The co-owner of a barbecue joint that will give "white Americans" a discount is an active Republican candidate for the Colorado State House.
Edgar Antillon, who's promoting his restaurant's "White Appreciation Day," ran as a Republican for House District 32 (Commerce City) last year, and for House District 35 (Westminster) in 2010. He lost both times. His House District 32 campaign is still active, according to state records.
Calls to Antillon's restaurant, Rubbin Buttz, to find out if his "White Appreciation Day" has the backing of any of Antillon's Republican colleagues were not returned. Antillon also did not respond to an email seeking comment.
In addition to running for office, Antillon served as the Adams County chair of Mitt Romney's Hispanic-outreach effort, called "Juntos con Romney," and he's organized extremist pro-gun events aligned with Republican legislative initiatives at the state legislature.
In 2013 Antillon organized a "Guns for Everyone" rally at the state capitol. (He runs an outfit with the same name.) He and others vowed to pack concealed heat at the event, which turned out to be a bust but managed to capture the media spotlight anyway. Last year he grabbed attention by advocating that legal marijuana users get gun permits.
9News, Denver's NBC affiliate, reported Antillon's thoughts on his "White Appreciation Day":
"We have a whole month for Black History Month," Antillon said. "We have a whole month for Hispanic Heritage Month, so we thought the least we could do was offer one day to appreciate white Americans."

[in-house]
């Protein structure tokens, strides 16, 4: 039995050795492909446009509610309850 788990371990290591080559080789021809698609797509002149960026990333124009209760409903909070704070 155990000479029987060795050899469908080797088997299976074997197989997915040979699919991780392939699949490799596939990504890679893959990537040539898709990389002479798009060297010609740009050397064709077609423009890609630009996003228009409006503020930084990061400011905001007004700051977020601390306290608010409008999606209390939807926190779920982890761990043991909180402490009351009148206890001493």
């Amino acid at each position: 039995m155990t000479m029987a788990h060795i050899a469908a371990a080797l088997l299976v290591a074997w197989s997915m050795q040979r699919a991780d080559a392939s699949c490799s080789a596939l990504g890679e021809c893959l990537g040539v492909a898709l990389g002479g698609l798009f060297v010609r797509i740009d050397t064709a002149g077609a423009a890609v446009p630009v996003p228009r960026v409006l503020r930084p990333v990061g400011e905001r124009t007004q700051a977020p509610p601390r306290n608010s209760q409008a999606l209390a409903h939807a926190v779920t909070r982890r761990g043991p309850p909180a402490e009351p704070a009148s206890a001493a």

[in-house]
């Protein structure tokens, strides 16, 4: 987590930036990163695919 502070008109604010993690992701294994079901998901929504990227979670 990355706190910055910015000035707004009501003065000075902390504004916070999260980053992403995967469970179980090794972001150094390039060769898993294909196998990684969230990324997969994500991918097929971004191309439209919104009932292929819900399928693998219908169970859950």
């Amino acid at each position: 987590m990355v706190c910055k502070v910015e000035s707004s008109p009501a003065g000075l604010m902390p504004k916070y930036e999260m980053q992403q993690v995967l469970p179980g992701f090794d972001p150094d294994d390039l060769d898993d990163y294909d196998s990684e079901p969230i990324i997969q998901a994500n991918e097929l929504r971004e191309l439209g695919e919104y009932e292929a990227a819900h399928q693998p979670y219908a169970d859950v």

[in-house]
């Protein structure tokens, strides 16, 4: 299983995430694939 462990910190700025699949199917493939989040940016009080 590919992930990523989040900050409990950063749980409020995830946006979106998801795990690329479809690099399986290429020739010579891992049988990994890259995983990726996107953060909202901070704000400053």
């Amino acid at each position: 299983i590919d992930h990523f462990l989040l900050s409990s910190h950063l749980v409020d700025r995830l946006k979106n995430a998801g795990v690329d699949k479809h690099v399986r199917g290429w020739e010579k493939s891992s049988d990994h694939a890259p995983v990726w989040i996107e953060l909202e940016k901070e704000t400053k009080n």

Antillon says the discount isn't meant to discriminate, but instead bring people together. He added that he has been the target of racism in the past. He hopes opening up the discussion will prompt others to think differently about race.
"We're all American, whether you came from a different country, or you were born here," Antillon said. "We're all American."
The progressive blog ColoradoPols reported in 2010 that Antillon maintained an identity as "Juan a Be the Luchador" where he posed with assault weapons. The blog also stated that Antillon was personally introduced at the GOP state assembly by Republican Frank McNulty.
When Antillon made his legislative run in 2010, the Denver Post reported that he'd "pleaded guilty in 2004 to misdemeanor perjury in connection with giving an alias to police," and that he'd failed to appear in court 18 times on minor charges. Antillon told the Post that he had family troubles and was a teenager at the time.